Books: Lives of the Poets ; Jonathan Bate Finds Beauty and Truth but Ruth Padel (below) Only a Drowsy Numbness in Two Novels about Poetic Icons
Bate, Jonathan, The Independent (London, England)
The Invention of Dr Cake
Faber & Faber
pounds 12.99, 142pp
pounds 11.99 (plus pounds 1.99 p&p per order) from 0870 8001122
BIOGRAPHERS ARE notorious for falling in love with their subject. Novels such as Possession and The Hours turn on the obsessive nature of literary research. Andrew Motion's new novella enters into this arena, which could perhaps be described as "parabiography." It proves to be the cleverest and most interesting thing he has written.
The book is the logical next step in a sequence of prose works that began with a wholly orthodox biography of John Keats and proceeded to Wainewright the Poisoner, which was half biography and half feigned autobiography of one of the most slippery and colourful characters in the Keats circle. Motion has now turned the wheel from half fiction to full: he invents another "minor Romantic", one William Tabor - physician and Keatsian poetaster - who himself invents the mysterious Dr Cake.
Cake is a worthy doctor living in rural obscurity in the early 19th century. He has a highly literary sensibility and, in the course of conversations with Tabor, comes to sound more and more like John Keats, speaking of Shakespeare as his "Presider" and of human life as a "large mansion of many apartments". His life is curiously parallel to that of Keats: born in 1795, studied medicine at Guy's Hospital under the auspices of the great surgeon Astley Cooper, travelled to Italy.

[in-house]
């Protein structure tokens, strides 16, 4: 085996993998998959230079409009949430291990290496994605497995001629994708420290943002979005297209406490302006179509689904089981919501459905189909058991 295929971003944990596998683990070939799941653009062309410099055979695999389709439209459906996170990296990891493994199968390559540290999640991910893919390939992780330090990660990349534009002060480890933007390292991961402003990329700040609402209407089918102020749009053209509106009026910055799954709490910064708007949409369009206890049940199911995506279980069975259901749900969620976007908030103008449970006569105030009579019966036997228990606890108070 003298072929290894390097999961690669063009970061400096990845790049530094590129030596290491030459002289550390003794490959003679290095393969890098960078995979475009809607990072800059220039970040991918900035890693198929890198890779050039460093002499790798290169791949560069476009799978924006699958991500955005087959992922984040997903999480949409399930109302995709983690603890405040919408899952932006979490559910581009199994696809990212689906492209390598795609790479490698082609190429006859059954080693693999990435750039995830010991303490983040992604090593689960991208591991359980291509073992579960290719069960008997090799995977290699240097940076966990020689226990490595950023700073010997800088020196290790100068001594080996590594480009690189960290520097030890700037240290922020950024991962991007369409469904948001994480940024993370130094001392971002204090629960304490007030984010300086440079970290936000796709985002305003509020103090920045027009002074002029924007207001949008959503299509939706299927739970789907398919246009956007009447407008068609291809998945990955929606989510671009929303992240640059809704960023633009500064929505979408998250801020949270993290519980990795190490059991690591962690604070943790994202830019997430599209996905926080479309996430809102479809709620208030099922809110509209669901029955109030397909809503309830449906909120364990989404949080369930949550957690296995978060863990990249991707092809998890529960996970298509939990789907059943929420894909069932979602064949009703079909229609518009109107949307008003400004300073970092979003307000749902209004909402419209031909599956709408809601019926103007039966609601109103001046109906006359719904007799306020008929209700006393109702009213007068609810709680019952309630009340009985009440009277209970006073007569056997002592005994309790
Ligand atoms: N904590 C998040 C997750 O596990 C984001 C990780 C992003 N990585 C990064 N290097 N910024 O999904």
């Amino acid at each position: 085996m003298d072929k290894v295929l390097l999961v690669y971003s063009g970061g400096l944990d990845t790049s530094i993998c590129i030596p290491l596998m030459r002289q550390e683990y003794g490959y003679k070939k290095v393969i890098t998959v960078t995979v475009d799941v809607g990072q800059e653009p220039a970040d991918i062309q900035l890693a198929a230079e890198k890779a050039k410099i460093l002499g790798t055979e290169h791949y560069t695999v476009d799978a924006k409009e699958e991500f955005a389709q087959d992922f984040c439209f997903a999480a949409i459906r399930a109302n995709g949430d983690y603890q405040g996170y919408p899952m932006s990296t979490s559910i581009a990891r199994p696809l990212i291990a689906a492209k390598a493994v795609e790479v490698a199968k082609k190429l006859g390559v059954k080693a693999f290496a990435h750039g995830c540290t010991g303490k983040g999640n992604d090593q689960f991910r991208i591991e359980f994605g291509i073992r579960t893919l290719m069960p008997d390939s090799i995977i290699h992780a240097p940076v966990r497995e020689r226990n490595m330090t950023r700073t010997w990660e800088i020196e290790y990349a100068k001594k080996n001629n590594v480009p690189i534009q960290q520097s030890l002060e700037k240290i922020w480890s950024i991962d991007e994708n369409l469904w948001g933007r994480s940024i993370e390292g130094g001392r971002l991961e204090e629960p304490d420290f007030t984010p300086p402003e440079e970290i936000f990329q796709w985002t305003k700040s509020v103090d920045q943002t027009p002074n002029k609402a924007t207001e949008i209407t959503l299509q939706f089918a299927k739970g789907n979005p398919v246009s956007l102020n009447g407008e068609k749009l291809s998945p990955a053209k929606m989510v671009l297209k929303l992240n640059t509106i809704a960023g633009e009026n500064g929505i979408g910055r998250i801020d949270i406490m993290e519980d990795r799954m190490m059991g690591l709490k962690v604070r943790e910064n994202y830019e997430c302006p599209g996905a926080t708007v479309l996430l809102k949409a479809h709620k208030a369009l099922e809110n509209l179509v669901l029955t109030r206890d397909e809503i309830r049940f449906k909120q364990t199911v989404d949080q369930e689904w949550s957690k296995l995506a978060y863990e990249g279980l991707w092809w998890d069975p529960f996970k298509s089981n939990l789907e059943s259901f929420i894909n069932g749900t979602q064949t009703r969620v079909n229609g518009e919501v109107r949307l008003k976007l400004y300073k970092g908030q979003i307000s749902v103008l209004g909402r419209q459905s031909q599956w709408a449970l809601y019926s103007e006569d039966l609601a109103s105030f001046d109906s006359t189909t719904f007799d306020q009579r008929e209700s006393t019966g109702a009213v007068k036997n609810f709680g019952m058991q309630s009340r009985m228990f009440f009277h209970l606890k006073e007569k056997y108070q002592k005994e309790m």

It is hardly giving away the plot to reveal that Tabor comes to believe that Cake really is Keats. Suppose the young poet recovered from his consumption and walked alive from that suffocating room under the Spanish Steps in Rome. Suppose that he felt he did not have the strength to go on being crucified by the critics or that his muse dried up with the loss of his beloved Fanny Brawne, or that he foresaw a decline into poetic mediocrity, or that his near-death experience made him decide to return to his medical vocation and save other lives instead of fannying around with effete poems on the subject of swooning bosoms and flitting birds. …